Unemployed Americans' Health Habits Worse Than Employed
Well-Being

Unemployed Americans' Health Habits Worse Than Employed

The unemployed smoke more and eat less healthily

WASHINGTON, D.C. -- Unemployed Americans are less likely to practice good health habits than are those who are employed full or part time and those who are not in the workforce. Those who are unemployed have a 59.1 score on the Gallup-Healthways Healthy Behaviors Index, compared with 60.8 among those who are employed part time but seeking full-time work, 62.9 for those employed full time or voluntarily part time, and 66.1 for those not in the workforce.

healthy behaviors index

The unemployed in every age group report poorer health behaviors than do those who are employed or employed part time but seeking full-time work.

Those not in the workforce -- meaning they are not actively seeking employment -- have the healthiest behaviors overall. This may be primarily because the larger percentage of these individuals are of retirement age, during which healthy behaviors generally improve via increased healthy eating habits and lower rates of smoking. After controlling for age, only those nonworkers aged 18 to 29 report healthier behaviors than their counterparts who are employed full time or voluntarily part time. This could partly reflect that many in this age group are students and may have more flexibility to allow for better health habits.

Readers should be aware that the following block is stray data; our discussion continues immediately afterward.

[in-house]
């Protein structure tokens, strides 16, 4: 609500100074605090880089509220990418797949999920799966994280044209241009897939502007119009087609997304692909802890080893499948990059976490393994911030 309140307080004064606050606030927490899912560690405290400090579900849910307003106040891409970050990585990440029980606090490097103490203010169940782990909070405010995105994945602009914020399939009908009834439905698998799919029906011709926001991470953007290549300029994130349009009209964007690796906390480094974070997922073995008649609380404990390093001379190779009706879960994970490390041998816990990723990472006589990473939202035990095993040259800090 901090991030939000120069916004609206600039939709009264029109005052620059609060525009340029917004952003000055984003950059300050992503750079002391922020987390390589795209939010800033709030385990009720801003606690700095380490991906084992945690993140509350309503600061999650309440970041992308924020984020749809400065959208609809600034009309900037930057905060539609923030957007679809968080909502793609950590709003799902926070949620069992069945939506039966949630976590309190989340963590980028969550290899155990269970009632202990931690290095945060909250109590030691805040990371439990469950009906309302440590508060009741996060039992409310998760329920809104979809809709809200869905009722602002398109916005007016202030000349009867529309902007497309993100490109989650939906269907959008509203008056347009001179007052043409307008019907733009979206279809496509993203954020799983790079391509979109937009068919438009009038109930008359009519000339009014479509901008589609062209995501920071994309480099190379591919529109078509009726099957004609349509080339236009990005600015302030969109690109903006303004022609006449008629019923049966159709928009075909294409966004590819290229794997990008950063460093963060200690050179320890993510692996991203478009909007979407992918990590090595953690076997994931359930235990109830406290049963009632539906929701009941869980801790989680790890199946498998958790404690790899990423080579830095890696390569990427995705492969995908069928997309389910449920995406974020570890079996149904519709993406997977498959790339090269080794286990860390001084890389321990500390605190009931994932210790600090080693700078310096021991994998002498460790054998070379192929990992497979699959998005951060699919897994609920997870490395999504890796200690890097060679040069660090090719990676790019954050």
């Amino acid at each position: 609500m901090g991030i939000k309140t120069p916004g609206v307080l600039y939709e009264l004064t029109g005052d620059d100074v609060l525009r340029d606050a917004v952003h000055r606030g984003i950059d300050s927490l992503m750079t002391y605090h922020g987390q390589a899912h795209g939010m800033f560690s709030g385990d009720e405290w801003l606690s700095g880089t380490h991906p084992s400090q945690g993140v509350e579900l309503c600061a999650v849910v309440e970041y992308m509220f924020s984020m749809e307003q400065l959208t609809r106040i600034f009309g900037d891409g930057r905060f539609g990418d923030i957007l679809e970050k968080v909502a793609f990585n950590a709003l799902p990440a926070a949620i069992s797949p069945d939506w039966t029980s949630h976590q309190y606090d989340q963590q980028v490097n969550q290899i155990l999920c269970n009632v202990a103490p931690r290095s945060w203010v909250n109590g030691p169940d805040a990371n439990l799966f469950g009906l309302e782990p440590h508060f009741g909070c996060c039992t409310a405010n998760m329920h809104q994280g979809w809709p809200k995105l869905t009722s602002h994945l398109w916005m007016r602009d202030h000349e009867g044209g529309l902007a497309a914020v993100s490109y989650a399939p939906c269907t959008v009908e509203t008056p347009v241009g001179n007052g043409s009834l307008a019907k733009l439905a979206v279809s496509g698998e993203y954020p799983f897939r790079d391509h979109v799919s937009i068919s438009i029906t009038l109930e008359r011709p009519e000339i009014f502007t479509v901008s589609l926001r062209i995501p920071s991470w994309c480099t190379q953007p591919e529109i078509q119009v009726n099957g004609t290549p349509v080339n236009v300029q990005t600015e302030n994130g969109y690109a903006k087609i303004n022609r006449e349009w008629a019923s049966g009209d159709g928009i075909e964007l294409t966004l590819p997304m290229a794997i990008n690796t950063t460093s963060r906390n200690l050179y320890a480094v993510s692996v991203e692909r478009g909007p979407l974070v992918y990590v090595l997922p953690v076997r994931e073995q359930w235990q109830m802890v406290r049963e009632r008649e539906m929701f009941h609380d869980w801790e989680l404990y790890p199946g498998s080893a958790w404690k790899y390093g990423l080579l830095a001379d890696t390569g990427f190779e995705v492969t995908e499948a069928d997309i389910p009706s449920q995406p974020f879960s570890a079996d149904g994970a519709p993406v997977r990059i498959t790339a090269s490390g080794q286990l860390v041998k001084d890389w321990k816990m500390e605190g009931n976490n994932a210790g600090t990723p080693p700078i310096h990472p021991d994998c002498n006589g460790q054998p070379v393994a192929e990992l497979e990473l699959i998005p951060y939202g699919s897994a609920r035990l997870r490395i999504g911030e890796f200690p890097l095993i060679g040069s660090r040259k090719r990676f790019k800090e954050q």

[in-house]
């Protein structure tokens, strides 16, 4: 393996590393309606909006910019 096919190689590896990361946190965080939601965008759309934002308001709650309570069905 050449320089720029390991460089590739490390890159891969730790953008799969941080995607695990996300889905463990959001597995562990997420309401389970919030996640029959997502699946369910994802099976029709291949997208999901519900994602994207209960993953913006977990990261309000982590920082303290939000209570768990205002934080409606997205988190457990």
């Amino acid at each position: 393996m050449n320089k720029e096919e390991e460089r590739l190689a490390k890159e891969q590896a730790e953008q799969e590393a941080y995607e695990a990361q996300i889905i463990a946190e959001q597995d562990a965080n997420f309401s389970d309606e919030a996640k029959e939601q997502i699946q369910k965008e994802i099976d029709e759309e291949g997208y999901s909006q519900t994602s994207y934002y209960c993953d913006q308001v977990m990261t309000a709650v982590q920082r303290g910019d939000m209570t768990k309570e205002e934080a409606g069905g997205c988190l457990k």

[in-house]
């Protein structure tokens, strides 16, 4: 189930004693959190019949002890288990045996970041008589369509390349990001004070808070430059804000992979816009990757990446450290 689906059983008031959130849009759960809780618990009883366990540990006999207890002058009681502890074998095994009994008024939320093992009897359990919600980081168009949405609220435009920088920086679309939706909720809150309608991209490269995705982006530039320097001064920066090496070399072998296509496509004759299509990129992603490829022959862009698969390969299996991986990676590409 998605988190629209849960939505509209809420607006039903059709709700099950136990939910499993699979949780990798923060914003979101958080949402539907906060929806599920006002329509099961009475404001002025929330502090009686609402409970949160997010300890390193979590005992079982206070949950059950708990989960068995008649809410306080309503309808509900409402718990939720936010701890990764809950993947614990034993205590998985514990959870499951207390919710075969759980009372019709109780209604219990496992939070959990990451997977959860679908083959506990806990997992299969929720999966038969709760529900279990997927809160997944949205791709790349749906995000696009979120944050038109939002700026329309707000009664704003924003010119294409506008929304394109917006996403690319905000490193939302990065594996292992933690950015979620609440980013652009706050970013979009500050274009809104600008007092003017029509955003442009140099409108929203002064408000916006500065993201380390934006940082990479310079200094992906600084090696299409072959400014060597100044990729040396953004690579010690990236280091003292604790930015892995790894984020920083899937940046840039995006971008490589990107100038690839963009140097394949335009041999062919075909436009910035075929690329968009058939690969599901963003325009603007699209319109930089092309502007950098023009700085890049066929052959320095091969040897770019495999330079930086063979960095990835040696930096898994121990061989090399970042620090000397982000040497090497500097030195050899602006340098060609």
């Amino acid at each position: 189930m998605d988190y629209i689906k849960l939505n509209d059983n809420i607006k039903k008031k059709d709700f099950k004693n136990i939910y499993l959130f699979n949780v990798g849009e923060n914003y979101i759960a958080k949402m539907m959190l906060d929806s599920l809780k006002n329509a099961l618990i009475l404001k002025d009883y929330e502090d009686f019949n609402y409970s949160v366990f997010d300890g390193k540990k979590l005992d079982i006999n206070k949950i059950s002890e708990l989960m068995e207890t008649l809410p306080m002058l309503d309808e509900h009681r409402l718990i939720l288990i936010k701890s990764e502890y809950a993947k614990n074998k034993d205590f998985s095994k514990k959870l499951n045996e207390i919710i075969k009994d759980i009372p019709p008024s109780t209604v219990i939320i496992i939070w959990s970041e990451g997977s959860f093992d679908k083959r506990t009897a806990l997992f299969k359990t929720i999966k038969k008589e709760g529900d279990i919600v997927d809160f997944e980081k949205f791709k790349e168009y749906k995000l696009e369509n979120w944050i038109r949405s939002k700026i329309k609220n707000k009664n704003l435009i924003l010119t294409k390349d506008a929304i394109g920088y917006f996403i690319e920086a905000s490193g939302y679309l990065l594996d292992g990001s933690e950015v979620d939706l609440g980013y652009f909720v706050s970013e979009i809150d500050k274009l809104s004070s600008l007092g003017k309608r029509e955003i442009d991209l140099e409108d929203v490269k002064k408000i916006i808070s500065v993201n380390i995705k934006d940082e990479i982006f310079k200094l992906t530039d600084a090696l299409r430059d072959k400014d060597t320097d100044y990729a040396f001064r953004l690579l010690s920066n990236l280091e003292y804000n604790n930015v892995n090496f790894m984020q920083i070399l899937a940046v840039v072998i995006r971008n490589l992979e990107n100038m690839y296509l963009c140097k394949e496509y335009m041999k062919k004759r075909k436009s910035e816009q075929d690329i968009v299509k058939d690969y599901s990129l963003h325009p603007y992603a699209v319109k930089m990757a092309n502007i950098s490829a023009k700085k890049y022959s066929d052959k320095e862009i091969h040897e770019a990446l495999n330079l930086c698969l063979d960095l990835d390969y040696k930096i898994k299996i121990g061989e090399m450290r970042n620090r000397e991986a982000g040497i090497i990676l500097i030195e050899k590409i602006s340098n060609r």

Unemployed Smoke More, Exercise Less, and Have Poorer Eating Habits

Those who are unemployed are 68% more likely to report that they smoke than those who are employed full time or voluntarily part time. Full-time employees and part-time employees not seeking full-time work are also significantly less likely to smoke than are those who work part time but want full-time employment.

Those not in the workforce between the ages of 30 and 64 are much more similar to those who work part time but want full-time employment than the employed in smoking habits.

percentage who smoke by employment status and age

Unemployed Least Likely to Eat Fruits and Vegetables

Unemployed Americans of all ages are less likely than those employed full or part time and those not in the workforce to report eating at least five servings of fruits and vegetables four or more days per week.

Adults not in the workforce fare best on this measure. Across all ages, those out of the workforce are more likely than those working or looking for work to report eating fruits and vegetables regularly.